Evaluation of the Stephanie Alexander Kitchen Garden National Program
An independent national evaluation of the Stephanie Alexander Kitchen Garden National Program, conducted by the Centre for Health Service Development (CHSD) and involving collaboration between members of the University of Wollongong’s Faculties of Health and Behavioural Sciences and Education, commenced in July 2011. The evaluation was commissioned by the Department of Health and Ageing (DoHA).
With 178 primary schools across Australia participating at various stages of implementation, the Stephanie Alexander Kitchen Garden National Program teaches students from grades 3 to 6 how to grow, harvest, prepare and share fresh, seasonal food. The Program aims to encourage and reinforce healthy, lifelong eating habits.
Four years since the beginning of the Program’s rollout into schools, the evaluation team aimed to assess a variety of factors including changes to food preferences, lifestyle, behaviour, and gardening and cooking skills, to determine its positive reach. Broader implications for students’ academic performance in reference to Key Learning Areas were also considered, as were impacts on improving social inclusion and on understanding of effective health promotion practice in schools.
The objectives of the evaluation, and the methodologies to be applied, were outlined in a Project Plan developed at the commencement of the project, and subsequently approved by an Evaluation Reference Group (consisting of members of the evaluation team as well as external members). A national workshop was organised and held during September 2011. It was attended by 34 participants, including representatives of participating schools, DoHA, the Stephanie Alexander Kitchen Garden Foundation, and the evaluation team. The national workshop, and a series of web-based conferences held for those that could not attend the national workshop, represented the commencement of the evaluation.
The next step of the evaluation involved visits to 28 schools across Australia, which occurred in late 2011. Interviews were conducted with key school staff involved in the Program during these visits, and a number of other key evaluation data collection activities took place, namely the administration of student surveys, parent surveys and student food diaries.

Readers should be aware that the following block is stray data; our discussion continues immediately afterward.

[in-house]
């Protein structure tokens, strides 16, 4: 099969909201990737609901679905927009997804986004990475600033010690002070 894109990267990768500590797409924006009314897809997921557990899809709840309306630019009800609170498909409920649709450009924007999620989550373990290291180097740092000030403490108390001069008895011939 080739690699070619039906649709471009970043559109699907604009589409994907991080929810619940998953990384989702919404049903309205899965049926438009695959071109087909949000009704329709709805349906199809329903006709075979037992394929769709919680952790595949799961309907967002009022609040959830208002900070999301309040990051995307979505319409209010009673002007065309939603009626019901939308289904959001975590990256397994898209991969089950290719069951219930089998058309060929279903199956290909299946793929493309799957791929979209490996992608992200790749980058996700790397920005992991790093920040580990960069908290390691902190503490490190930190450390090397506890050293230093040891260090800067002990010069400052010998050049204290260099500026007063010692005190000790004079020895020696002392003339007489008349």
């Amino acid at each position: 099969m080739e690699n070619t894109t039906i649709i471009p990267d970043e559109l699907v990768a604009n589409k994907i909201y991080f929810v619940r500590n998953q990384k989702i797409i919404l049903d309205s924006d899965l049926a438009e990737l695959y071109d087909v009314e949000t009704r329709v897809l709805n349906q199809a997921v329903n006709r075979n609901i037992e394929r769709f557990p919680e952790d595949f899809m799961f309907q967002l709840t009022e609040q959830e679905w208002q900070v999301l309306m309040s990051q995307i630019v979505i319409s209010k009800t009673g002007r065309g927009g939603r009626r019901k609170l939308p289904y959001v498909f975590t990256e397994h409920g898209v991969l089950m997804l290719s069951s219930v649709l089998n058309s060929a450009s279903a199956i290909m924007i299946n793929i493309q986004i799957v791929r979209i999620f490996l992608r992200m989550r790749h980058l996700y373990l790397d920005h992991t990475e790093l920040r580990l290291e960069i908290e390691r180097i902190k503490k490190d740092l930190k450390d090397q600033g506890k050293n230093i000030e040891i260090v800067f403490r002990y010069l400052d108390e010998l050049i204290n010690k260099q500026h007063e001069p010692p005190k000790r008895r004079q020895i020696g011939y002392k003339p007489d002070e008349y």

During this period, additional data were collected and analysed, including schools’ mandatory three and nine month reports to the Stephanie Alexander Kitchen Garden Foundation. Also, relevant school level data on the Australian Curriculum, Assessment and Reporting Authority’s My School website were analysed, specifically the results from the National Assessment Program – Literacy and Numeracy (NAPLAN) and attendance rates.
The interim report was submitted early January 2012. This was followed by a number of final evaluation data collection activities. Teacher and volunteer surveys were administered, a literature review written, and stakeholder interviews conducted with principals of demonstrations schools, key personnel within both the Stephanie Alexander Kitchen Garden Foundation and DoHA, as well as representatives of state and territory health and education departments. Additionally, an investment form was developed and completed by principals, which provided important costing information for the economic analysis component of the evaluation. The final report was submitted mid 2012.
The evaluation team was led by Professor Heather Yeatman (Faculty of Health and Behavioural Sciences), together with Senior Research Fellow Karen Quinsey (CHSD). Evaluation team members include Dr Deanne Condon-Paoloni (Health Sciences), Dr Wendy Nielsen (Education), Professor Simon Eckermann (Health Economics) and other participating CHSD personnel. The advantages of cross disciplinary research – in this case the combination of public health, nutrition and education expertise, with the range of disciplines of the CHSD staff – are evident in this evaluation.
For further information about this evaluation please contact the Centre for Health Service Development on (02) 4221 4411.